Creating an Ethical Culture at Work

Do you feel that your employees are beginning to have that "come what may" attitude in the office? Tired of seeing constant bickerings, complaints, and power struggles between workers? Then maybe you need to instill a revolution, an Ethical Culture revolution.

Ethical Culture is a way of life where all employees, as well as their superiors, convey positivity in order to work harmoniously with each other. It is about the essential role that ethical principles play in human relationships, that there is unquestionably right and wrong.

In order to achieve an ethical culture, love must prevail, truth must be respected, honesty esteemed, justice secured, and freedom protected. Here are some suggestions that you can apply to your workplace in order to inculcate the values to ethical culture to the employees as well as relieving workplace stress.

Never fire someone on a Friday, or any other significant day – The right way of firing an employee should be done in person, in private, and in a private space. Do not terminate a worker before the weekends or during an important holiday like birthdays or Thanksgiving, so they don’t have to "walk the gauntlet" past co-workers.

Create a harmonious atmosphere during meetings – Do not multi-task, do not interrupt what a colleague is saying, and don’t speak for more than 60 seconds at a time. Keep an open notebook in front of you when an employee is talking so you could write it down.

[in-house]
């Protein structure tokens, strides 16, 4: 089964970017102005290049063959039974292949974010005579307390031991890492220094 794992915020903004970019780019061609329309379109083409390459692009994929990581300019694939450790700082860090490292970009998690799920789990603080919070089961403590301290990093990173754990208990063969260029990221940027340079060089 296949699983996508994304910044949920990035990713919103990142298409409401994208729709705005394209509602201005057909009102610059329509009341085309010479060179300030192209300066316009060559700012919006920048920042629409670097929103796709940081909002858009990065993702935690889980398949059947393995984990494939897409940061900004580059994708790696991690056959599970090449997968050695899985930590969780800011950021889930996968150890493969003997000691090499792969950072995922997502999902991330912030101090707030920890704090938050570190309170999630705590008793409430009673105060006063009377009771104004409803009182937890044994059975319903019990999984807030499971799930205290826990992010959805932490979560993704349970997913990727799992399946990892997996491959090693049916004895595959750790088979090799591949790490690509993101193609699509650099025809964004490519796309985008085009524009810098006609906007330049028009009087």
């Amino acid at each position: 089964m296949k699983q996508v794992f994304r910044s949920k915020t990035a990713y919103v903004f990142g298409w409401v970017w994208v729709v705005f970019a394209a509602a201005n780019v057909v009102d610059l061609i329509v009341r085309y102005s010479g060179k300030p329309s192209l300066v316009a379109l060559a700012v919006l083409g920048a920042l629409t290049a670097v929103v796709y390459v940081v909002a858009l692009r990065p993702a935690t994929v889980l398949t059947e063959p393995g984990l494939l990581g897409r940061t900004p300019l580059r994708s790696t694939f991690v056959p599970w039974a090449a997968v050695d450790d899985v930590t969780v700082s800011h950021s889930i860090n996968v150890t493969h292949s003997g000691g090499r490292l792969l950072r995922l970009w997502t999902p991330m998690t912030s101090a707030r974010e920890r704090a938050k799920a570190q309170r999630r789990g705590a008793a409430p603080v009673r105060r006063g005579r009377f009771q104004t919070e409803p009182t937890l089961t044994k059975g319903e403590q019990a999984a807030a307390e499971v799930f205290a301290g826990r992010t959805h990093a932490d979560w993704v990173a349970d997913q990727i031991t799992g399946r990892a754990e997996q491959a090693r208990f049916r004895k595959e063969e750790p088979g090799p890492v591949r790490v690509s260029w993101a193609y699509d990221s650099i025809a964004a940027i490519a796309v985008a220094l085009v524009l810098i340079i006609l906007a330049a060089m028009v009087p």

Keep meetings short – Limit one-hour messages to 45 minutes. In Starbucks, employees would use the extra 15 minutes to call someone they usually don’t contact every day.

Greet employees by name – Get to learn all of your employees’ names. Try spending two minutes everyday talking with a different employee about non-work topics.

Thank employees for a job well done – Make it a point to show your appreciation to your workers. For instance, slip a handwritten note into their pay envelop, or write a thank-you note on the back of your business card and leave it on their desk. You could also compliment at least three people everyday.

Have lunch with employees – Just like Cisco System’s CEO John Chambers, host a monthly hour-long birthday breakfast for any employee with a birthday that month. You could get the employees to ask you about anything.

Surprise employees with small gestures of recognition – Executives at Cigna Group push coffee carts around th office once a week, serving drinks and refreshments to their colleagues to get a chance to hear their concerns and answer their questions.

Take an employee’s job for a day – Not only you get to "go back to your roots," you could also show your employees that you don’t mind "getting down and dirty" into the office. For instance, a bank in Chicago has its executives work as bank tellers during the busy holiday season so the tellers could enjoy a day off for shopping.

Give your employees a say on things – A great and low-cost way of recognizing employees who have done a great job is to let them pick their next project or swap a task with someone else.

Celebrate unusual holidays – If possible, celebrate or have a no-work day on holidays that are not usually celebrated such as Groundhog Day, Bastille Day, winter solstice, or even Canada Day.

 
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